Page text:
The pension service charge adjustment decreased by £1m in the period.

 

Operating profit increased by £4m to £120m (H1 19: £116m), a period-on-period increase of 3%.  This was attributable to the increase in Roadside Trading EBITDA, a reduction of £5m in relation to exceptional items, as well as the reduction in the share-based payment and pension service charges as noted above.  These were offset somewhat by the anticipated increase of £7m in amortisation and depreciation reflecting the historic and ongoing investments in IT. 

 

Net finance costs fell during the period to £78m (H1 19: £88m) principally due to non-reoccurrence of the early repayment penalty of £15m in the prior period figure related to the July 2018 refinancing.

 

In line with our expectations, profit before tax rose significantly to £42m (H1 19: £28m), a period on period increase of 50%, due to the higher profitability in the period as well as the reduced finance costs noted above.

 

The tax charge in the period increased to £8m (H1 19: £5m) reflecting the higher profitability.  The tax charge consisted of a current tax charge of £7m (H1 19: £2m) and a deferred tax charge of £1m (H1 19: £3m).  The effective tax rate was flat at 19.2% (H1 19: 19.2%), in line with our expectations and the UK statutory tax rate. 

 

Profit after tax was up significantly to £34m (H1 19: £23m) and basic earnings per share increased by 1.7p, from 3.8p to 5.5p.  Adjusted profit after tax and adjusted basic and diluted earnings per share decreased to £37m (H1 19: £40m) and 6.0p (H1 19: 6.5p) respectively reflecting the lower exceptional costs and exceptional finance costs in the period as noted above (please see note 8).

 

 

Net liabilities increase due to changes in market conditions

 

Net liabilities increased by £6m in the period.  The largest movement was due to the defined benefit pension deficit which increased by £33m during the period.  This was primarily due to decreasing bond yields and a corresponding fall in discount rates, partially offset by changes in the demographic assumptions (reflecting the latest outlook for mortality rates) and Group contributions paid into the schemes.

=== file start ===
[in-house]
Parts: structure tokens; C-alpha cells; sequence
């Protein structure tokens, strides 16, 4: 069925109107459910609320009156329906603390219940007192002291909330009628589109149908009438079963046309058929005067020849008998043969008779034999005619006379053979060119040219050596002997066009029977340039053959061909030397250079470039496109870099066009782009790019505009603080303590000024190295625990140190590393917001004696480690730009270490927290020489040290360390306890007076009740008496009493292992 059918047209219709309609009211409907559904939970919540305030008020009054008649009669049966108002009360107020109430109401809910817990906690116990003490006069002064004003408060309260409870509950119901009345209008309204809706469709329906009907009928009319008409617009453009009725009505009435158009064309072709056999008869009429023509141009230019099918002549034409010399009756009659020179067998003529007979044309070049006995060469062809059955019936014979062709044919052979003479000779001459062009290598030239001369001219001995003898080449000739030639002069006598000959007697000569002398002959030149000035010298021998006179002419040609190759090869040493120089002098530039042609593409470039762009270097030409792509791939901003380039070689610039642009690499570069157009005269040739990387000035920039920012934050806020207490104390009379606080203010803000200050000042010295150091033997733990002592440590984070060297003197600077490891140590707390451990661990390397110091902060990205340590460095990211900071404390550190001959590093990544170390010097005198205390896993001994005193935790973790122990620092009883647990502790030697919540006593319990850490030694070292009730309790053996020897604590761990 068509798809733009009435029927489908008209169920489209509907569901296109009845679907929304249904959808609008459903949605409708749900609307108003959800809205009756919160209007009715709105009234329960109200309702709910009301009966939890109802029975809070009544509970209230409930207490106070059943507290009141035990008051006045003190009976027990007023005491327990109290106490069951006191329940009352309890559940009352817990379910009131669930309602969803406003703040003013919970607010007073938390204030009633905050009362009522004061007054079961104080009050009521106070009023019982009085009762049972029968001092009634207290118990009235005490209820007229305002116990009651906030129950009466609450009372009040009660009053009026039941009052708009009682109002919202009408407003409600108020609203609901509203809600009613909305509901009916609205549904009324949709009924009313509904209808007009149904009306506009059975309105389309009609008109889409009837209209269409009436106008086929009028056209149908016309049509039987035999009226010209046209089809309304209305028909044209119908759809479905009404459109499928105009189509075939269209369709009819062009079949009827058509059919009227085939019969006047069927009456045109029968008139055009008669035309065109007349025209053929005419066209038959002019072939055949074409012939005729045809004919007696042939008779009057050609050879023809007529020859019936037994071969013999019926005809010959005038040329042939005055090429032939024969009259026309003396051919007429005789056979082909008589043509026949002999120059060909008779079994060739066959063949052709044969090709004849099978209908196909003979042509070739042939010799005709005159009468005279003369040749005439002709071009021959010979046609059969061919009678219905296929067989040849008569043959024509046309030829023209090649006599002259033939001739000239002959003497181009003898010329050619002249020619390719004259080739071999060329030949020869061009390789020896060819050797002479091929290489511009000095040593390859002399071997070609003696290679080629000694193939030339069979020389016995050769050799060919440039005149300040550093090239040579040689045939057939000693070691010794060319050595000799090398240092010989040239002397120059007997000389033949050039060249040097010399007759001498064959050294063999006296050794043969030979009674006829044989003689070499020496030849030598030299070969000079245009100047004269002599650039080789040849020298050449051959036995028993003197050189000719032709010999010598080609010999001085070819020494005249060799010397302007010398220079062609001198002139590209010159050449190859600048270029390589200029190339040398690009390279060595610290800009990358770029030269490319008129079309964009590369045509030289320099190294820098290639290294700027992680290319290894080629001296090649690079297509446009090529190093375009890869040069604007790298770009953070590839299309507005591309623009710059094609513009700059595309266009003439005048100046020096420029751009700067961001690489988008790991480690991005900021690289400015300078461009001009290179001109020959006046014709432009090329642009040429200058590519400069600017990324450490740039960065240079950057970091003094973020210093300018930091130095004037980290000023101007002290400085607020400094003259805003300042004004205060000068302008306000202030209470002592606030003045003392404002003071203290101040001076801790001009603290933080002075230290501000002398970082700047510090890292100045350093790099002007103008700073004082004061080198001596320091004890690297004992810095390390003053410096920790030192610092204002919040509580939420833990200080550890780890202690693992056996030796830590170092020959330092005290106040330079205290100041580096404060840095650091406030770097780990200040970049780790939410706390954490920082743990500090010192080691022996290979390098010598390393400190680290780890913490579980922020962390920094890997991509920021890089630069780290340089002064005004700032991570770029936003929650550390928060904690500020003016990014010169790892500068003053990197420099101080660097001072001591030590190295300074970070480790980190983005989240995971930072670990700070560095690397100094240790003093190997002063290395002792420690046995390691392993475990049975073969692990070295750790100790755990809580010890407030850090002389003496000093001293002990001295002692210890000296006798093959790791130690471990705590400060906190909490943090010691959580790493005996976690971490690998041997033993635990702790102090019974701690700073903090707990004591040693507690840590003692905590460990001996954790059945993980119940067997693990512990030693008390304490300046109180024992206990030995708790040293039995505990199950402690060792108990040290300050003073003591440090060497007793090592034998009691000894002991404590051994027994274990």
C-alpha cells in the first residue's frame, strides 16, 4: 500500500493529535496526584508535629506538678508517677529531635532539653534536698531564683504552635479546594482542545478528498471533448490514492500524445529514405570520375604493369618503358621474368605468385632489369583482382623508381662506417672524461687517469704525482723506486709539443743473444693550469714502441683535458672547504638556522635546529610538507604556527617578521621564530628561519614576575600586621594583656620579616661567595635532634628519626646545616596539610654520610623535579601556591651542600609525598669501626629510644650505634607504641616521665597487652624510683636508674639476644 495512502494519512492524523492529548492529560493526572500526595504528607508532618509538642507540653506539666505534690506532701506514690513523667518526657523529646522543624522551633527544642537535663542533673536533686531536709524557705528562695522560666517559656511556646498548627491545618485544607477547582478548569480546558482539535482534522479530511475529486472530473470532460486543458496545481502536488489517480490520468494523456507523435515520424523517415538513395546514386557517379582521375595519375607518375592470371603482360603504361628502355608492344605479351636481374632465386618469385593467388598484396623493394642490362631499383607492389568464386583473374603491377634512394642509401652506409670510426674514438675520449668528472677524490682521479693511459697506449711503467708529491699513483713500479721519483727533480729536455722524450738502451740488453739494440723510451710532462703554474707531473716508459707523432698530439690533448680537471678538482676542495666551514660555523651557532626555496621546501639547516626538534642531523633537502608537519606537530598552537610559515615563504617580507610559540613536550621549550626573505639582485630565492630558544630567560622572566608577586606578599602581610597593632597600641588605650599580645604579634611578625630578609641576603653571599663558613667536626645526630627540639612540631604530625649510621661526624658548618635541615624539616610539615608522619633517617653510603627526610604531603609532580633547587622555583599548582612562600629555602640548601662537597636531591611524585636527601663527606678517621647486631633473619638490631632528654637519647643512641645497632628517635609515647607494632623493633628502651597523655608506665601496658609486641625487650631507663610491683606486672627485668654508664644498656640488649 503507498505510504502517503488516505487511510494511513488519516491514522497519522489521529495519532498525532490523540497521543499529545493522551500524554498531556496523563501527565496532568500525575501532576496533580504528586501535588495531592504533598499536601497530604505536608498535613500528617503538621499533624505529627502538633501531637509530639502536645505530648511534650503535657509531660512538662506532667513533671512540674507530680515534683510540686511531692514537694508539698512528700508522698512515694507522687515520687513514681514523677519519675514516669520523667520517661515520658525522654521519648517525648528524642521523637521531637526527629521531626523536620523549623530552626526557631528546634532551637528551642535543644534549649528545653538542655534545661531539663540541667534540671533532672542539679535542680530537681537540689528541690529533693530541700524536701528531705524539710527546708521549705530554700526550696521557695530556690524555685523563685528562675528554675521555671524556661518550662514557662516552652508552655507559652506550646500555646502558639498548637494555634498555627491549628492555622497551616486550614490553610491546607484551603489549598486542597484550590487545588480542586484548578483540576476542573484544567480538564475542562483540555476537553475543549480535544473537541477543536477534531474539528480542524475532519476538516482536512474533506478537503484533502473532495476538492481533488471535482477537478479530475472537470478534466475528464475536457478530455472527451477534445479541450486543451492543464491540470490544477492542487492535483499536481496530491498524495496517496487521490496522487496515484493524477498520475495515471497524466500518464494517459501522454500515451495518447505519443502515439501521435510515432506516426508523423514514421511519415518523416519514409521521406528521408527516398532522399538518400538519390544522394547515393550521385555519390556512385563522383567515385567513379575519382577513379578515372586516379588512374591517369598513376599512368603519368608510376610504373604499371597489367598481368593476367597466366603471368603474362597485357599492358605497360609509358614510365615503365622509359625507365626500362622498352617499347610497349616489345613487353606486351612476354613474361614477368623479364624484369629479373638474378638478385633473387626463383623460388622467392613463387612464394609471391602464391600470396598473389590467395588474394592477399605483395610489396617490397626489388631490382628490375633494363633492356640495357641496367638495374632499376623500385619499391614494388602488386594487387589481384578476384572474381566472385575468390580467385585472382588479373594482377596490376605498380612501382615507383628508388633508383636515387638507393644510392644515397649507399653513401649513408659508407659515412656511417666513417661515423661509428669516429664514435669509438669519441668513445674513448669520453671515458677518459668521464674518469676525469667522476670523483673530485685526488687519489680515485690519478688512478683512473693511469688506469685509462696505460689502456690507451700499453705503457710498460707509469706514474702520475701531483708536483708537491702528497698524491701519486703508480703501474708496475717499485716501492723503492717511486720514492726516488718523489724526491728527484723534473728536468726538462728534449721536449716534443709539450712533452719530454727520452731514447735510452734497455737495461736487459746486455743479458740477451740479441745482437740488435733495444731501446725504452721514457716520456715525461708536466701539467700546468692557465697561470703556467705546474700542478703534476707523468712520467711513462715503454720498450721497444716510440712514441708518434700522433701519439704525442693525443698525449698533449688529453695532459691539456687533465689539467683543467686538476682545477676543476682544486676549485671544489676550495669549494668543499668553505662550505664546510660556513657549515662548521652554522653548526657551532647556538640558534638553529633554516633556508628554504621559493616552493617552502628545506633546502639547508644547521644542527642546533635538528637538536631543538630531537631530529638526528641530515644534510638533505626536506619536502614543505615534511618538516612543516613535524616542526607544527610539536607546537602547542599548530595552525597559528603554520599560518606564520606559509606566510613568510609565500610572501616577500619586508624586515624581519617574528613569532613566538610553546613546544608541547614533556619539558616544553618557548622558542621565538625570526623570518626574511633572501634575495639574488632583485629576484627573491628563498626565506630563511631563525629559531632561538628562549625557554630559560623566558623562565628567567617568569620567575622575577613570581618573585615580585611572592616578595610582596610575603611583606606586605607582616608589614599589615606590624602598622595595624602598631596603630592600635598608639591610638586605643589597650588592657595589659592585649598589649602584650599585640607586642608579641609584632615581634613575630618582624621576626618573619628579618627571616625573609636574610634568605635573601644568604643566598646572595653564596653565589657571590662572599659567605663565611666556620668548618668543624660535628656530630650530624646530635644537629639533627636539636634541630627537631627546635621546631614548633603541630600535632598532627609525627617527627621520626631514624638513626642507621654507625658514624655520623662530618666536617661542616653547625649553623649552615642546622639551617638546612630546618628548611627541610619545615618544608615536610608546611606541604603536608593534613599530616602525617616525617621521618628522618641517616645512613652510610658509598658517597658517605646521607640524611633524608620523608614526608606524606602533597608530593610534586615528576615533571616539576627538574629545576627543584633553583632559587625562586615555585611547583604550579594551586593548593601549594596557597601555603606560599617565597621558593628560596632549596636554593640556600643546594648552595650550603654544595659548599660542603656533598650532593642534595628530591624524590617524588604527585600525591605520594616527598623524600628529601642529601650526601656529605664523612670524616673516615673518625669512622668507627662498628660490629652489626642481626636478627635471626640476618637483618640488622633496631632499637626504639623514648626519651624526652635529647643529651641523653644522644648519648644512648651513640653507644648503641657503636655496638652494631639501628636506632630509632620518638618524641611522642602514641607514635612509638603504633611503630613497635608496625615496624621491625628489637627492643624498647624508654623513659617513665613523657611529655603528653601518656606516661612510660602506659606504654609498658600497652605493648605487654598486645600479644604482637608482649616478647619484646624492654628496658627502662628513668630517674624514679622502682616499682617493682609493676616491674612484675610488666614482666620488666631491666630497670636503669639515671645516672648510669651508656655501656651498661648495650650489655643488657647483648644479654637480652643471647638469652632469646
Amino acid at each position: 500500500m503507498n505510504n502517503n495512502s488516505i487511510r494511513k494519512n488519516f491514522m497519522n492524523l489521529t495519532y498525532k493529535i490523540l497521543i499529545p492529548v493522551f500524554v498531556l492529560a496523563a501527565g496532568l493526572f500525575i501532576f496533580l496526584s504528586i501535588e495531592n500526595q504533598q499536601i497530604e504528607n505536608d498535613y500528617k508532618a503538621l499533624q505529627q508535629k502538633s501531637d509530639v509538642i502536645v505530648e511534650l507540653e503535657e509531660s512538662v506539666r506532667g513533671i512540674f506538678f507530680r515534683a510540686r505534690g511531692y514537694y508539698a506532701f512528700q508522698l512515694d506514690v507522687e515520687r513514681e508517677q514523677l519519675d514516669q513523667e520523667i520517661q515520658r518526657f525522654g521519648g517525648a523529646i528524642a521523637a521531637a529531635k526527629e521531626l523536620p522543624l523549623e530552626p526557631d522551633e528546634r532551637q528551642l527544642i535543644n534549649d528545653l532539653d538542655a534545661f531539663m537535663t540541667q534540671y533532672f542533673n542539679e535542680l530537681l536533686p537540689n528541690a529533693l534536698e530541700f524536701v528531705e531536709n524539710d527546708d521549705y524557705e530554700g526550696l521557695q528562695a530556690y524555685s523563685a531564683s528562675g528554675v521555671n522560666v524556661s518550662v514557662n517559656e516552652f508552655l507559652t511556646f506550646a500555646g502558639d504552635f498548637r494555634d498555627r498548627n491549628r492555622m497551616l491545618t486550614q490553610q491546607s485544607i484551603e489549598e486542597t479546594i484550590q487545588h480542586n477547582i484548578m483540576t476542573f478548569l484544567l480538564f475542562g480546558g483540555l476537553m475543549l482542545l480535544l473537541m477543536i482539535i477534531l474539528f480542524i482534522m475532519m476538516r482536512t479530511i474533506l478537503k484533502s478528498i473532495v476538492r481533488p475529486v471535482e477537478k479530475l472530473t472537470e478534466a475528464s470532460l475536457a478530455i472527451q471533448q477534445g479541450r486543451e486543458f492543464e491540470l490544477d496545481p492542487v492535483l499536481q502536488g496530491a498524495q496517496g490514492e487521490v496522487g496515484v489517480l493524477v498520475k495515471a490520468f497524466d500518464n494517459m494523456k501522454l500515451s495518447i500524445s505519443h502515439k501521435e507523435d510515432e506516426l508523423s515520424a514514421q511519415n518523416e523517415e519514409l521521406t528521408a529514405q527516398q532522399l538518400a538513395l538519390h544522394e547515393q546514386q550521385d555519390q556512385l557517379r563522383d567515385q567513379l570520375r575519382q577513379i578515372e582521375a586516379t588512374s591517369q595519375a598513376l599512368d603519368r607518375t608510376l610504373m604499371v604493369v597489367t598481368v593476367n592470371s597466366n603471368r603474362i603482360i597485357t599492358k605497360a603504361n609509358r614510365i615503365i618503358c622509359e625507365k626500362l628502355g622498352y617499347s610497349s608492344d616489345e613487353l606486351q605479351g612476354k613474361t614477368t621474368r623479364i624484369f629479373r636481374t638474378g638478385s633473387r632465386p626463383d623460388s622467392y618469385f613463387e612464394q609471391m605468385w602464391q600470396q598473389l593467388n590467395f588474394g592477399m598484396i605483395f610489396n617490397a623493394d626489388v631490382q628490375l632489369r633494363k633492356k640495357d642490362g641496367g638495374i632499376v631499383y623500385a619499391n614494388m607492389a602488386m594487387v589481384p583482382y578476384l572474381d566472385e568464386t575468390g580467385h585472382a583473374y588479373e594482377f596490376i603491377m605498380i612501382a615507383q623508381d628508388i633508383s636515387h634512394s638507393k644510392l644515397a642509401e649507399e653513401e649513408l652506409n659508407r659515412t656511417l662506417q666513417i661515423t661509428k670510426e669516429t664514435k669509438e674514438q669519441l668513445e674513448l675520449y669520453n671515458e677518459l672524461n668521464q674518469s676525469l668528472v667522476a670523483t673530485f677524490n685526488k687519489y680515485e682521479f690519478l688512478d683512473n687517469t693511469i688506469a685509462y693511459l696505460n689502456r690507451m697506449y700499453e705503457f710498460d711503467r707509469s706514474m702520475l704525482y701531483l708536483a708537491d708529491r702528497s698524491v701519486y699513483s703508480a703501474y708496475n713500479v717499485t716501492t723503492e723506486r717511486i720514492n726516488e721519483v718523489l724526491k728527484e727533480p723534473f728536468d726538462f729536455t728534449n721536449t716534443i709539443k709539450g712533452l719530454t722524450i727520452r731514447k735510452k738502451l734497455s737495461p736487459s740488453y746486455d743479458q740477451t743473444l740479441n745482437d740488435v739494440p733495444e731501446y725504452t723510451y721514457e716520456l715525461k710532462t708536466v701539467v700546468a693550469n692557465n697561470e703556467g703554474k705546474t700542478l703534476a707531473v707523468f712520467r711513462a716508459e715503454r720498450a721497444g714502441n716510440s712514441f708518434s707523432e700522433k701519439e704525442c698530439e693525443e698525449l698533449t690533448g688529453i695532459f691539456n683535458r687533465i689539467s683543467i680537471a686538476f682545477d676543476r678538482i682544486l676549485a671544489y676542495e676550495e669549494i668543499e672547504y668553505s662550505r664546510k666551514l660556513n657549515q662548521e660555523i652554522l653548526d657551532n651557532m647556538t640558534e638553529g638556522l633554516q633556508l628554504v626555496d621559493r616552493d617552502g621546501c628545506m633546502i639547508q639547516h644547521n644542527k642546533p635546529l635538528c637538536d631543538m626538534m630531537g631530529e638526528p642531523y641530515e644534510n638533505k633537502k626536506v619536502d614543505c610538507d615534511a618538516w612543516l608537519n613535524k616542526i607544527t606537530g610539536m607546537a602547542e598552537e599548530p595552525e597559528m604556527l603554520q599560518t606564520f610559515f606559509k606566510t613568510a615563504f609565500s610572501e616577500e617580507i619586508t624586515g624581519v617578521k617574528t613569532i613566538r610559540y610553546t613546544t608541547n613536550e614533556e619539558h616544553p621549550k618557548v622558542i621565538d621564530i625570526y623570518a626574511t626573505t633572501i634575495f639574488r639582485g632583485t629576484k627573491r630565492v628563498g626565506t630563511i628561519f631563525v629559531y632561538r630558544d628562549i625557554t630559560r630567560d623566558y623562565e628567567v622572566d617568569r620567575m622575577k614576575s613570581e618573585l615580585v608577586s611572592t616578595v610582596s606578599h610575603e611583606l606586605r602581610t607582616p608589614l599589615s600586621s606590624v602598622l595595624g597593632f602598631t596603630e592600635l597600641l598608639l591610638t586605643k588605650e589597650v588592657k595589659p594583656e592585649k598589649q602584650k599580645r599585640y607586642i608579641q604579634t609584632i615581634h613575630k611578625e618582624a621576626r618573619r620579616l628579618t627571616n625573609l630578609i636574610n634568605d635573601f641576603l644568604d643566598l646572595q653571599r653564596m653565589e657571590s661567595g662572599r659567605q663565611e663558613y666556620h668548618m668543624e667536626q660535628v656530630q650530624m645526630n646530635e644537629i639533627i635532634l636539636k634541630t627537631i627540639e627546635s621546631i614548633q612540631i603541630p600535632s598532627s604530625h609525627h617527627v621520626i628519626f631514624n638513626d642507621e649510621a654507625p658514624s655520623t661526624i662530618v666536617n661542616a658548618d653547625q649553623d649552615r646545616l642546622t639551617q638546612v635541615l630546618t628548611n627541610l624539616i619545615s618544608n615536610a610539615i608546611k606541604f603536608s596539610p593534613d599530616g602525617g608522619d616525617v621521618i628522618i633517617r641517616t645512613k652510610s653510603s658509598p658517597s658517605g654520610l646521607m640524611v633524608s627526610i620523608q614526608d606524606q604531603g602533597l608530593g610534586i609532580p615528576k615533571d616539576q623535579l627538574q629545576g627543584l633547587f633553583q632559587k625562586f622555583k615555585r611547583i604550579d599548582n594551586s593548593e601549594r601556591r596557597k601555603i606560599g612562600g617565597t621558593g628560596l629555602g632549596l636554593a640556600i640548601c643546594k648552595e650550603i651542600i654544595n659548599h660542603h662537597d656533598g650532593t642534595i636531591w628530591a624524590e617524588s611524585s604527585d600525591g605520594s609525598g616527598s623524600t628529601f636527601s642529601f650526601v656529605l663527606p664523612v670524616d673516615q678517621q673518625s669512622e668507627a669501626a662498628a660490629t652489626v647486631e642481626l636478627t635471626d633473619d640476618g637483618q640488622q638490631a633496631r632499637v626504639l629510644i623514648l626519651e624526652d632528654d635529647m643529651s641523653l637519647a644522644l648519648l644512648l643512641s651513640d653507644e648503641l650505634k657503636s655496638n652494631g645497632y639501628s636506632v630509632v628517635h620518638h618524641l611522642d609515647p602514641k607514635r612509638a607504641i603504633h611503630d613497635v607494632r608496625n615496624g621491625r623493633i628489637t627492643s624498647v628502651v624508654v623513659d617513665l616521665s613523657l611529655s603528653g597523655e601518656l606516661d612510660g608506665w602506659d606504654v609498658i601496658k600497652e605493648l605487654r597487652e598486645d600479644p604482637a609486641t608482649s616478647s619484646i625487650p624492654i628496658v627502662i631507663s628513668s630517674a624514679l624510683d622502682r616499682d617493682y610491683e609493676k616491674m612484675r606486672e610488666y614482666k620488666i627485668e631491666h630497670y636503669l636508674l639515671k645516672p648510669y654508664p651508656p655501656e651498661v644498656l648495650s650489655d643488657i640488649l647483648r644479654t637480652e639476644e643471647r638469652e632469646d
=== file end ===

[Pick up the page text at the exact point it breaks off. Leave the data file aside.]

The next triennial review valuation of the AA's UK defined benefit pension liability will be reported on as at 31 March 2019.  The results from the review will be received by June 2020.

 

As part of the AA's approach to proactively managing its pension liability, in the period since the statement of financial position date, the AAUK scheme has purchased a bulk annuity policy which insures all the benefits payable under the scheme in respect of 1,790 pensioner and dependant members. Please see note 24 for further details.  The bulk annuity purchase is in addition to the policy purchased from Canada Life last year, which insures the benefits payable under the AA UK Pension scheme in respect of 2,510 pensioner and dependent members.

 

A range of actions have been taken in recent years to reduce the risks associated with the pension scheme. The scheme's investment strategy has been developed such that its financial exposures to changes in long-term interest rates and inflation are now broadly 80% hedged.  In addition, the two recent bulk annuity purchases have also hedged the associated longevity risks on c.20% of the scheme's IAS 19 liabilities. While risks remain, this represents significant progress in controlling our exposure to future increases in the deficit.

 

 

Strong cash generation, capex in line with guidance

 

Our business is delivering strong and predictable free cash flow and we remain on track to generate c.£80m of free cash flow (pre-dividends and bond buy-back) this year.  As at 31 July 2019, we generated £44m (H1 19: £14m) of free cash flow, excluding the final dividend from last year of £8m and bond buy-back of £20m in February 2019.  Net debt as at 31 July 2019 fell from £2,715m at year end to £2,698m, reflecting the £16m movement in net cash as well as the increase of £26m in respect of lease obligations due to the adoption of IFRS 16 (please see note 1(e)).

 

Total capital expenditure in the period was £37m (H1 19: £36m), in line with our expectations.  This consists of £23m for growth capital expenditure and £14m for maintenance capital expenditure.  We expect total capital expenditure this year to be in line with our guidance and not exceed £70m.  We are also maintaining our FY21 capital expenditure guidance and expect this to be approximately £60m.